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Friday, September 17, 2010


After high school my friend's father started a construction business with his three sons.  It rapidly went into bankruptcy because his father under-priced the market, took jobs that were inadvisable if not impossible and because of family politics.  Everyone was working for less than minimum wage by the time the last job came along  I,as a young adventure seeker, decided to take a tour of duty and try my hand at construction for less than half of minimum wage.  This decision was a disaster.  Not only am I deathly afraid of heights I'm very fearful of saws due to an incident in junior high wood shop.  I ended up making $50 for a month of work, losing my car and moving back home with mom and dad.

The job we were on was building a cabin way out on the woods.  Fall was coming quick and there was no way a four man crew (one of the brothers had smartly quit the business by then) could close in this cabin by first snowfall.  The commute was two to three hours on a dirt road so the most efficient way to get work done was to drive out and work two or three days and then come back to town for a day.  On these camping trips we read a lot once it got dark, there was no electricity yet and we were too poor to run a generator all night so reading by firelight was a good way to pass the time.

My friend had a copy of one of the Dune series and I tried to read it but just could not get into it.  Bene Gesserit this, Muad'Dib that, spice and desert.  It was the driest sci-fi I'd read to that point.  When I picked up a copy of Dune at the local grocery store book bin it was mostly for nostalgia.  I never thought I'd read it let alone finish it. In fact because the first hundred pages are so dry it took me months to get through the first paragraph.  The first hundred pages is one of the slowest setups in literature but after that the book starts to pay dividends like no other.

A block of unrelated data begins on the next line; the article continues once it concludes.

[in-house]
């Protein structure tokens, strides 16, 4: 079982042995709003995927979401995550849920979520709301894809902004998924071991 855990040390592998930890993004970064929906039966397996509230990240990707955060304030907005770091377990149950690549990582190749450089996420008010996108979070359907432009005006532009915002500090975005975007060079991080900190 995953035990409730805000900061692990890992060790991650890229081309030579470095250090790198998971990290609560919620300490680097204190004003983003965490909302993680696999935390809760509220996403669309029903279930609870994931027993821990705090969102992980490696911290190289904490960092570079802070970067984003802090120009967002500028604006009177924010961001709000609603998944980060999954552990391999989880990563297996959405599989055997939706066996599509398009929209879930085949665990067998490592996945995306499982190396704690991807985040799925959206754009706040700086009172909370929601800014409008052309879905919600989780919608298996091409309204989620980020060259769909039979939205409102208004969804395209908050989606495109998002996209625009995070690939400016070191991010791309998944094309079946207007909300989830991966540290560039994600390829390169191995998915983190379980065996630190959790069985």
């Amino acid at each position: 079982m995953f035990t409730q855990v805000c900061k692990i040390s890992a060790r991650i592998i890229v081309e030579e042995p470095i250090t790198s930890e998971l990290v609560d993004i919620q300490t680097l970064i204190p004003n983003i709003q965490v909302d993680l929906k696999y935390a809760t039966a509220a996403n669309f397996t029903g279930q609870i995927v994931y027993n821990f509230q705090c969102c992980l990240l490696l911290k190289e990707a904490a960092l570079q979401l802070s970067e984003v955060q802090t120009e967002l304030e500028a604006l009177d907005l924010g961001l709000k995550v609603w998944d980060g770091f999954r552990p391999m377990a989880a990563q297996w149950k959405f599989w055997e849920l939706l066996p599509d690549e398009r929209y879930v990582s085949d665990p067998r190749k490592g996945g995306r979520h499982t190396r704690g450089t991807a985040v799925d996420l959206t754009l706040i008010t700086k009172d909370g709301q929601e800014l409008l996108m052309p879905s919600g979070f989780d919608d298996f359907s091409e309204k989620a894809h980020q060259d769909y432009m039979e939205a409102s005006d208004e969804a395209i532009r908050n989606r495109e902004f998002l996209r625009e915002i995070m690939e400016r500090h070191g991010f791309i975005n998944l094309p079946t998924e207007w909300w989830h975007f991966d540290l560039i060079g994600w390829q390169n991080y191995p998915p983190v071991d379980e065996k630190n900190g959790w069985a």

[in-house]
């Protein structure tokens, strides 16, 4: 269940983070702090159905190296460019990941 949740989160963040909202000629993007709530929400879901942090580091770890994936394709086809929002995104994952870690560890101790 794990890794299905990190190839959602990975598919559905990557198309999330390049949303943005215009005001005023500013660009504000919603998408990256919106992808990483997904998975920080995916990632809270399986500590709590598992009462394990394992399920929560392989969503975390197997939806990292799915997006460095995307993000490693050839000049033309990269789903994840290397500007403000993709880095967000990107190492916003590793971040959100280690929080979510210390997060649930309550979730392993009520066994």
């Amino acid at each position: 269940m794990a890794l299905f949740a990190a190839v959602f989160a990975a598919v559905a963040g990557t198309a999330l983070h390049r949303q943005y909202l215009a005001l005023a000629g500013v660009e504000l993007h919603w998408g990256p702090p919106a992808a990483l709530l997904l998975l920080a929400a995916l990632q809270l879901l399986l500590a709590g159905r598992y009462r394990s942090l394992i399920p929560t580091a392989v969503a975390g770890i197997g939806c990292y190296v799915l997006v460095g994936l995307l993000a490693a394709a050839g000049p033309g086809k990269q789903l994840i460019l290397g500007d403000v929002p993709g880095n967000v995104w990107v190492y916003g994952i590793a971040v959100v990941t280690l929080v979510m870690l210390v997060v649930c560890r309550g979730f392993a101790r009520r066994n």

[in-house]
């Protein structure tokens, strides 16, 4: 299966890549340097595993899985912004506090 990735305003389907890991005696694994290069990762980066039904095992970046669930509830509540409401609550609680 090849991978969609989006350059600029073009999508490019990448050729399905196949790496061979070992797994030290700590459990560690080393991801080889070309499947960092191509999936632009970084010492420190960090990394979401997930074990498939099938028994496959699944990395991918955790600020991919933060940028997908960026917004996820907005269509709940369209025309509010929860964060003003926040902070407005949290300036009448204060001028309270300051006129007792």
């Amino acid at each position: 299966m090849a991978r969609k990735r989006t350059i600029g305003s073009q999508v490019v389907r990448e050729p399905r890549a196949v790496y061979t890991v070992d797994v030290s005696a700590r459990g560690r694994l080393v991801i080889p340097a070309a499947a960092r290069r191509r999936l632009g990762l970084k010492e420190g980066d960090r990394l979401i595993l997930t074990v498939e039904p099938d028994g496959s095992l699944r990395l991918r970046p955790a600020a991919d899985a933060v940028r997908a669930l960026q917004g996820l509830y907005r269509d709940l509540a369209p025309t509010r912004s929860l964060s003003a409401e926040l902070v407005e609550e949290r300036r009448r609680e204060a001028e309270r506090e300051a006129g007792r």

This is one of the most complex and rewarding stories I've read in a long time.  All the characters matter and every line of dialogue and exposition is well thought out.  You can see that Frank Herbert really though out how the world would work, how the characters would interact and how all the court intrigue would play out.  It's really like good complex Mexican food.  You start out with a homey flavor, it starts to sear a little and just when you think you can't stand any more heat it subsides and leaves you wanting the next bite.

The book is broken up into small sections with a bit of verse or a quotation from some made up bible from the future of this fictional land.  I was in the habit of skipping them, they reminded me of the songs of Tom Bombadil in Lord of the Rings.  They were miserable breaks in the story and made no sense at all.  Once I got to the climax of the book and found out who Maud'Dib was I had to go back and read them all. Even the little things like those little verses are well thought out.

Now that I've finished the book I know why the Dune series is such a science fiction hallmark. I won't have to be three hours from civilization to read the next book.

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Hey I appreciate you leaving your thoughts behind! Be well my friend.